6. The next song with (no) nonsense title, although not the most famous single of this rather well-known Irish singer, still enjoyed moderate success in the UK and Ireland in the 1970s, when it was first released. In 2013, however, it was given a new life when its reworded version was used in a TV ad for the UK National Lottery. Which song is it?

Answer: "Ooh-Wakka-Doo-Wakka-Day" - Gilbert O'Sullivan

"Ooh-Wakka-Doo-Wakka-Day" had only existed as a single up until 2012 when it was added to the remastered version of the album "Back to Front". The original lyrics of the song were meant to convey the idea of two people catching up on the events of each other's everyday lives, although quite a few of these events were described in an intentionally funny way: for example, the speaker proves that he is strong by saying that he "picked a needle up with one hand". In the version of the song recorded for the National Lottery, 300 people sang the reworded lyrics while going about their everyday lives.

Spell-check: "Ooh-Wakka-Doo-Wakka-Day" is a Confounding Spell.
7. The title of the next song may be nonsensical, but it does feel a bit like family. Recorded by the The Rivingtons in the 1960s, what is the name of this novelty doo-wop song (later covered by The Beach Boys and The Freshmen)?

Answer: Papa-Oom-Mow-Mow

"Papa-Oom-Mow-Mow" was the first hit single for The Rivingtons, the success that they tried to emulate in a few months from its release with two similar songs, "Mama-Oom-Mow-Mow (The Bird)" and "The Bird's the Word". They did not have much luck with the former, but the latter became the second hit for the group.

"The Bird's the Word" and "Papa-Oom-Mow-Mow" later formed the basis for the song "Surfin' Bird" by the rock band The Trashmen. Upon its release, this song did not credit The Rivingtons as the original writers - this situation was only remedied after The Trashmen were threatened with legal prosecution.

Spell-check: "Papa-Oom-Mow-Mow" is a Memory Spell.
8. Phonetic cousins of a certain South American camelid are in high demand among the songwriters who like to experiment with nonsense song titles. Case in question - the song "Bama Lama Bama Loo", recorded by a prominent American artist noted for his hits "Tutti-Frutti" and "Long Tall Sally". What is his stage name?

Answer: Little Richard

"Bama Lama Bama Loo" was not one of Little Richard's most successful singles - it never made it higher than number 86 on any of the US charts, although it did reach Top 20 in the UK. The song tells us about winning the heart of a girl called Lucinder who is known as "the great pretender". The phrase "bama lama, bama loo" is used extensively throughout the song to describe the essence of Lucinder's charm.

Spell-check: "Bama Lama Bama Loo" is an Illusion Spell.
9. Now for more tongue-twisters. Surprisingly, "Barabajagal" is not a fitting synonym for "balderdash", but the name of the seductive lover mentioned in the song "Goo Goo Barabajagal (Love Is Hot)". Which British singer-songwriter wrote and performed this song?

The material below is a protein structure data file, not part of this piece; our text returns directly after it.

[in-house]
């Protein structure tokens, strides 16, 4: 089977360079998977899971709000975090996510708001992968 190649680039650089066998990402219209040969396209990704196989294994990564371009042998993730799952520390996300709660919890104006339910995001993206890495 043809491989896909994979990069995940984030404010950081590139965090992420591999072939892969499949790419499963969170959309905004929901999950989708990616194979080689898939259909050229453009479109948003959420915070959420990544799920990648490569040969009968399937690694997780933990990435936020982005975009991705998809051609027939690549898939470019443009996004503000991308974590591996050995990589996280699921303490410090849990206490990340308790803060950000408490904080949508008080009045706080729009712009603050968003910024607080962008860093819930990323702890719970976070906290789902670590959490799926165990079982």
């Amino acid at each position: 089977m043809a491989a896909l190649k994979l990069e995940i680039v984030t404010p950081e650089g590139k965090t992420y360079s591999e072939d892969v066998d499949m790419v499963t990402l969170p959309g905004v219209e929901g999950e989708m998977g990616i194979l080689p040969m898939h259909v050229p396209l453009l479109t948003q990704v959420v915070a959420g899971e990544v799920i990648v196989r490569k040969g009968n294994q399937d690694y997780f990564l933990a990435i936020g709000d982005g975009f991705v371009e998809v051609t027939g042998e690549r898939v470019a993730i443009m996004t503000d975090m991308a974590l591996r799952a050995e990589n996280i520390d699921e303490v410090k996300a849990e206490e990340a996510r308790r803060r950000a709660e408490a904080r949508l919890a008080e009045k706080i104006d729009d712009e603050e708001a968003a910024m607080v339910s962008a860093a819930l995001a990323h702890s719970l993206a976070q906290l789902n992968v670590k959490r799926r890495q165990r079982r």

Answer: Donovan

Donovan recorded "Goo Goo Barabajagal (Love Is Hot)" together with The Jeff Beck Group, who provided instrumental backing for the track. The song tells a story of a girl falling in love with a mysterious and seductive seller of wild herbs, with the phrase "Goo goo, goo goo Barabajagal was his name now" repeated numerous times throughout the song.

Donovan mentioned that his inspiration for the title of the song was the phrase "goo goo ga joob" from The Beatles' song "I Am the Walrus".

Spell-check: "Goo Goo Barabajagal" is a Love Spell.
10. We'll finish off with another (no) nonsense Disney entry. The title of his song may not make much sense, but if you listen to it, his luck will rub off on you. Which 1964 Disney film about a magical nanny featured the song "Chim Chim Cher-ee", sung by a very lucky chimney sweep?

Answer: Mary Poppins

"Chim Chim Cher-ee" was originally performed by Dick Van Dyke and Julie Andrews. It appeared not only in the film version of "Mary Poppins", but also in the Cameron Mackintosh/Disney musical of the same name. In 1964, it won the Academy Award for Best Original Song, and in 2008, Julie Andrews selected it as one of her favorite Disney songs.

The authors of the song, Robert B. Sherman and Richard M. Sherman, explained that their inspiration for "Chim Chim Cher-ee" came from a drawing of a chimney-sweep by the "Mary Poppins'" screenwriter, Don DaGradi. The lyrics of the song stem from the idea present in British folklore that shaking hands with "sweeps" can bring good luck.

Spell-check: "Chim Chim Cher-ee" is a Good Luck Spell.
Source: Author Reynariki